Kurds close in on deal to use oil export pipeline

Jean-Claude Gandur of Addax Petroleum, one of the Iraq-invested oil E&Ps closest to reaching commercial viability in the Kurdish region of Iraq, said last week that Baghdad and Erbil were closer than ever to reaching an agreement that would allow Kurdish oil to start reaching international markets through a pipeline running from Iraq to Turkey.

“The [Kurdish regional government] oil minister says he has a full understanding with Baghdad,” Mr Gandur said. They know how to share oil. After weeks and weeks of disagreement, the disagreements have essentially come to nil.”

Investors sceptical that there can be an agreement, because of wider uncertainties over how Baghdad and Erbil will balance political authority and resource revenues over coming decades, are not looking at the facts, Mr Gandur said. Hussain al-Shahristani, Iraqi oil minister, is reviewing models of resource investment and encouraging foreign investment, he said.

“We are talking about production-sharing agreements,” Mr Gandur said. “That is how far things have come. Not whether you will produce. We are talking about real operations.”

Other involved E&Ps disagree how far the talks have come toward an actual resolution. Far clearer is the growing prospectivity of the KRG’s oil fields. Drilling at the Miran field near near Taq Taq, Heritage last week announced provisional indications of an oil-bearing interval over one kilometre (1.1km), saying: “good quality light sweet oil was recovered to surface during drilling operations.”

Addax is already producing limited amounts of oil from its fields at Taq Taq, which some analysts consider to be a giant field with multi-billion barrel potential. But Addax and DNO do not yet have authority to export their oil through a pipeline, controlled by the central government that passes through the Kurdish region and then to the Turkish coast.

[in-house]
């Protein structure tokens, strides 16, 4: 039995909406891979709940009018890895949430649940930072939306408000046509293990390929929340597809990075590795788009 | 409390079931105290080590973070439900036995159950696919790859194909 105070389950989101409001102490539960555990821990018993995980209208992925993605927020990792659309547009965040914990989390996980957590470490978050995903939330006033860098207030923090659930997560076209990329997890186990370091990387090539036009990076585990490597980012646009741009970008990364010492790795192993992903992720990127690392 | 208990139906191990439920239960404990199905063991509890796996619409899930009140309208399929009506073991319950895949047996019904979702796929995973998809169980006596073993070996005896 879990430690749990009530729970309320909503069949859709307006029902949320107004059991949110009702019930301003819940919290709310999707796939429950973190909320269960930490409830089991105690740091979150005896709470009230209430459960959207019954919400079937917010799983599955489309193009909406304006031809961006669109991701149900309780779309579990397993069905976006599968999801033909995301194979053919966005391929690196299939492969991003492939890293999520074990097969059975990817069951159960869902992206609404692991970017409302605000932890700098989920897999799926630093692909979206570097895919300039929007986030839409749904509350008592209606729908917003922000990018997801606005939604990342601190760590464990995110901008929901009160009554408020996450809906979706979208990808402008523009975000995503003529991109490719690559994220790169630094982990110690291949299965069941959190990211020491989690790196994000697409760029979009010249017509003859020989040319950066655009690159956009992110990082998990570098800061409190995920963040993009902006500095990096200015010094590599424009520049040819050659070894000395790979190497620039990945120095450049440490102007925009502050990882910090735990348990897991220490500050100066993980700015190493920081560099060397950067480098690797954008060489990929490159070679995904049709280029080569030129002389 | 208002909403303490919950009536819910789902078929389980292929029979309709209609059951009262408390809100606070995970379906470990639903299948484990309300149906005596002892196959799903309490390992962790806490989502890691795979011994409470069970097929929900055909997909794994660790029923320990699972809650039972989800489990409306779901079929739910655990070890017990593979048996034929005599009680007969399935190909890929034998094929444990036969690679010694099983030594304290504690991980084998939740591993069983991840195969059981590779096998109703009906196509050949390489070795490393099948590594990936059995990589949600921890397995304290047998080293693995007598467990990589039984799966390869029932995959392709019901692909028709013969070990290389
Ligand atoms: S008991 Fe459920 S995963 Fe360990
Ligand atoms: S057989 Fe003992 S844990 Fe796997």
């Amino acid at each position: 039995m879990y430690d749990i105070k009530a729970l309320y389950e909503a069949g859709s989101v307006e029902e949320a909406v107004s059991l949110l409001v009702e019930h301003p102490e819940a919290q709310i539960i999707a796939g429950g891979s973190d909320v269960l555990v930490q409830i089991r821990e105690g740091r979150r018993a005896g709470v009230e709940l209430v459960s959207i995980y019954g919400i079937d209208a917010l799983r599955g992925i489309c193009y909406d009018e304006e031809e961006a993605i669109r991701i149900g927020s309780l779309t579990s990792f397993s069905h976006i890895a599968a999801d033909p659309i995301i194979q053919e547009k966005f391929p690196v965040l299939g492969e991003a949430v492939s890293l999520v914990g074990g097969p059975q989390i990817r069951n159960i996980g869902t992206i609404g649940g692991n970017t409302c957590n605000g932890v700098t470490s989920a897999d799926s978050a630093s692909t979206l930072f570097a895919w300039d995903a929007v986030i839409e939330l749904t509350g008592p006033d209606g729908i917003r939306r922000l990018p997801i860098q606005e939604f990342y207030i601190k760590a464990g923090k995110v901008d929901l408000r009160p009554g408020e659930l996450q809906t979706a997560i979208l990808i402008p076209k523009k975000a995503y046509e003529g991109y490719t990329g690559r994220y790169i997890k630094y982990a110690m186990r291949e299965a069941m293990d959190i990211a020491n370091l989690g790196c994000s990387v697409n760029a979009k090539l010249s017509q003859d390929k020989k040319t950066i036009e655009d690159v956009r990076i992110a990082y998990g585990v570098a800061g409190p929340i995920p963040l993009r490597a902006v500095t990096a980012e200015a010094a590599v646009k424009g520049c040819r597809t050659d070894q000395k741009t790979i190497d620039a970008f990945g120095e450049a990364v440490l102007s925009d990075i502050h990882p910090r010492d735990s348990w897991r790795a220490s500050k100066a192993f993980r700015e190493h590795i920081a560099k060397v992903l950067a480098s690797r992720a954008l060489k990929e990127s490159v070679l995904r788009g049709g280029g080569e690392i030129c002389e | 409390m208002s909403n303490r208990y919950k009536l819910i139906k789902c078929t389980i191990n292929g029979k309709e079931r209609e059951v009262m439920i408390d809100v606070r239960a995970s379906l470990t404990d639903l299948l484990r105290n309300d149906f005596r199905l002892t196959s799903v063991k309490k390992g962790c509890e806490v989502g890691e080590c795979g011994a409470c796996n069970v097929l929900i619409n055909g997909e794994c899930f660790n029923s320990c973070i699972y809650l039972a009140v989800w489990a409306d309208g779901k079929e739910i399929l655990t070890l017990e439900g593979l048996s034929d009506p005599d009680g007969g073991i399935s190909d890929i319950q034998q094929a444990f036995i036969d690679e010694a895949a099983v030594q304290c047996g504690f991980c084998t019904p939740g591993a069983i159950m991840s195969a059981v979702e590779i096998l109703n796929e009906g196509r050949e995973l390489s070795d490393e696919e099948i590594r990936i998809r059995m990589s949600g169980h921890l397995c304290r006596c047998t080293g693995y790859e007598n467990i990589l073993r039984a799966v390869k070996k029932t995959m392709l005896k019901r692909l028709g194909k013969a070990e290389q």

Heritage Oil, exploring near Taq Taq, also said it expected an agreement on the pipeline export scheme by the second quarter of the year.

Mr Gandur went on to say that it needed “a first drop to hit the pipeline” for the issue to stop being so politically controversial. “Politicians become less interested the day after it is shown to work.”

Speaking six weeks ago, another E&P company based in Baghdad cautioned: “The politics of oil contracts between Baghdad and Kurdish Regional Government are not at all worked out. But they tilt in favour of Baghdad.”

The E&P company, said a top executive who job is to liaise with the Baghdad government, “would never sign an agreement with the KRG expecting it to be honoured in full in Baghdad.”

He added, however, that this does not necessarily endanger the prospects for foreign-owned oil companies in the Kurdish region. “The ongoing issue is the percentaging of the two governments’ share of the production sharing agreement, not the percentaging between the companies and the government.”

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